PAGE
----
It with great sadness we report the death of our colleague, teacher, and friend, former AAS President Tetsuo Najita, who died peacefully at home on January 11, 2021 in Kamuela, Hawaii after a long illness. Known widely as “Tets,” Najita was a pre-eminent scholar of early modern and modern Japanese intellectual history, political economy, and theory. Upon completion of his Ph.D. at Harvard in 1965, he taught at Carleton College and the University of Wisconsin before joining the University of Chicago in 1969. He remained at Chicago until retirement in 2002 as the Robert S. Ingersoll Distinguished Service Professor Emeritus of History, East Asian Languages and Civilization, and the College. Among numerous awards and honors, in 1993 he was elected to the American Academy of Arts and Sciences.
Najita’s publications began with the 1967 Hara Kei in the Politics of Compromise, 1905-1915 and culminated in his 2009 Ordinary Economies in Japan: A Historical Perspective, 1750-1950 (Tets was especially pleased with the Japanese language version of this final book). Arguably best known—and most transformative to the field—was Najita’s 1987 Visions of Virtue: The Kaitokudo Merchant Academy of Osaka, in which he argued the criticality of political economic thought to early modern and modern Japanese history among those technically barred from ordering its governance. The book won countless prizes and also the notice of many in Japan, including Nobel Prize-winning novelist Oe Kenzaburo, who in 2010 lectured at the University of Chicago on his personal “re-reading” of Najita’s seminal book.
Tets Najita was born on the Big Island of Hawaii into a large farming family and would later display a photograph of the wooden house on stilts in which he was raised. He attended Grinnell College between 1954 and 1958 on a scholarship arranged by one of his teachers in Hawaii; in 1998 the college named him a distinguished alumnus. Another object Najita would show was a copy of President Roosevelt’s 1942 Executive Order 9066 ordering removal of Japanese and Japanese-Americans to internment camps during World War II. When racist students attacked his University of Chicago office in the 1980s, Najita wondered whether any of them had considered that one of his favorite brothers had fought and died for the United States as member of the famous 442nd Infantry Regiment.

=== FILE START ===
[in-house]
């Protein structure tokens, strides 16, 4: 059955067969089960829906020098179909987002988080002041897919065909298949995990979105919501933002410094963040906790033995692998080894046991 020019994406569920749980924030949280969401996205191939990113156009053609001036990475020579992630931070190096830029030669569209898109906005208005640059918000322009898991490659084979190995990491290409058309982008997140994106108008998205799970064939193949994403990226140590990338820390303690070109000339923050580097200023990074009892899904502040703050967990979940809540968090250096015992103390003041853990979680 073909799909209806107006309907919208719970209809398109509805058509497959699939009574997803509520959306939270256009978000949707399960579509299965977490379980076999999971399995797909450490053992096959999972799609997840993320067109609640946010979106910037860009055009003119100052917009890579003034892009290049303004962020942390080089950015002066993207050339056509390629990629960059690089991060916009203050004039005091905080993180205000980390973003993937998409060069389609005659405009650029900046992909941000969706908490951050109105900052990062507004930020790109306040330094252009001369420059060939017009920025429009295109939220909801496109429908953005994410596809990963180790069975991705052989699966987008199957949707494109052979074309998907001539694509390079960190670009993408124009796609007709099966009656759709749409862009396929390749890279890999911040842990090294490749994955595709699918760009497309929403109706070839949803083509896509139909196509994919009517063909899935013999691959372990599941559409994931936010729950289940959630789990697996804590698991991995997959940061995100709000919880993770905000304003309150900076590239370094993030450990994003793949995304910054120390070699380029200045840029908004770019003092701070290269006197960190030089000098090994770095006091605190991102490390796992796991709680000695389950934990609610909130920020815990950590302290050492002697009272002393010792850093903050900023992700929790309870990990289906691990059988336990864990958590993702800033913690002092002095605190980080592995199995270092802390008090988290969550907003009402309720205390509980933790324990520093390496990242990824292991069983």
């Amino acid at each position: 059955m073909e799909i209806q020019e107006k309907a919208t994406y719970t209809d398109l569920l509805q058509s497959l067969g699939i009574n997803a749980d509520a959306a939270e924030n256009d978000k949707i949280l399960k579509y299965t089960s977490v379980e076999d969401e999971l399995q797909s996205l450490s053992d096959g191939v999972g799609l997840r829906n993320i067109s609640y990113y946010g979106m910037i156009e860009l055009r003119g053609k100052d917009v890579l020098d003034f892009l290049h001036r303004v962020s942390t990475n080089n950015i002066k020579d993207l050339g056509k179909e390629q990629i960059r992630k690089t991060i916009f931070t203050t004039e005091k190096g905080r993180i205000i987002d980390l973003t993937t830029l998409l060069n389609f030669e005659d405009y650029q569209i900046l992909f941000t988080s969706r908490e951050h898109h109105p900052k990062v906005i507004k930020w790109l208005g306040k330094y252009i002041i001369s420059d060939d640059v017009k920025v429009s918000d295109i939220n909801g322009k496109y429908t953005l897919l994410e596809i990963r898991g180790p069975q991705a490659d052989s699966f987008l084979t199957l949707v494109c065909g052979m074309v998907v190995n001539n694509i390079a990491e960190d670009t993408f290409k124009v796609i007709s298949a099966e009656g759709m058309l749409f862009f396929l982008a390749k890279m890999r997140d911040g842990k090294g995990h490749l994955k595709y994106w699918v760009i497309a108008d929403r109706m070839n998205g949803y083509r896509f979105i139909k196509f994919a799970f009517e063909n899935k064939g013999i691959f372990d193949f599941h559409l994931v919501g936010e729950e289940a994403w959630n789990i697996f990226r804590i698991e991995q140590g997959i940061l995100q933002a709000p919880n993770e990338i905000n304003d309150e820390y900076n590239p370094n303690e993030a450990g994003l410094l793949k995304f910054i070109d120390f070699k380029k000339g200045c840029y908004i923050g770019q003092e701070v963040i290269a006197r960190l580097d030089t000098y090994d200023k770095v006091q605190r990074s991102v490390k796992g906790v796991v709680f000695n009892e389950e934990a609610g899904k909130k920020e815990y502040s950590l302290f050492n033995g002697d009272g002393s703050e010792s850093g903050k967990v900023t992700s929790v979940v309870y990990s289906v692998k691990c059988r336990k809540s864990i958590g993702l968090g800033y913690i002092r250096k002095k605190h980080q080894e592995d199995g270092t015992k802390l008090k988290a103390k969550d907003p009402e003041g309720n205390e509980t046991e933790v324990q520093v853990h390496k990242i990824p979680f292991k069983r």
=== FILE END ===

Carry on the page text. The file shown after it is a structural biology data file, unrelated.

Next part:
Professor Tetsuo Najita is pre-deceased by his daughter and survived by his wife and best friend, Elinor, their son, Kiyoshi (Yosh), and two grandsons, all of whom he was tremendously proud.
— Alexis Dudden, University of Connecticut
Remembering Tetsuo Najita: The View from Chicago
By Prasenjit Duara, Duke University
I came to know Tets Najita as a mentor and senior East Asianist colleague in the Department of History at the University of Chicago. He became the chair of the department soon after I joined it and guided me carefully through the rocky shoals of scholarly politics towards professorship. He served as the President and officer of AAS even while he was chairing the department, a double task—one which I now recognize could not have been easy at all—that he performed without the slightest complaint and with considerable cheer.
Speaking from the view of my former perch at the University of Chicago, I note how much Tets contributed to the university. As Director of the Center for East Asian Studies from 1974 to 1980, he played a leading role in building up the Japanese Studies endowment, which today funds faculty and graduate student research, contributes to the Japanese collection in the library, and has supported many conferences and events. Before he served as Chair of the History Department, he was Master of the Social Science Collegiate Division from 1984 to 1987, which was also the period during which he produced his most celebrated and prize-winning work, Visions of Virtue: The Kaitokudô Merchant Academy of Osaka. In honor of his contributions, the Center for East Asian Studies holds the annual Tetsuo Najita Lecture Series, which has featured Nobel Prize Winner Oe Kenzaburo.
Graduate students who worked with Tets now hold important university professorial positions across the United States, as well as in England, Japan, Korea, and China. We present below some reflections of admiration and gratitude, personal and intellectual, from these students.
University of Chicago
In my own personal take on the pedagogical and intellectual aspect of Tets’s work, I think part of this dynamism can be found in his early liberal arts educational experiences at Grinnell and Carleton. Professor Najita was without question a complex, brilliant, creative, path-breaking, and path-setting scholar. He was also deeply committed to the importance of ideas in the creation and formation of the structure of the self itself as well as in the impact of those ideas on society. He operated at exceptionally high levels in his theoretical work. Yet, he also insisted upon the historical integration of ideas, no matter how complex, into the fabric of practice, experience, and the everyday life of everyday people.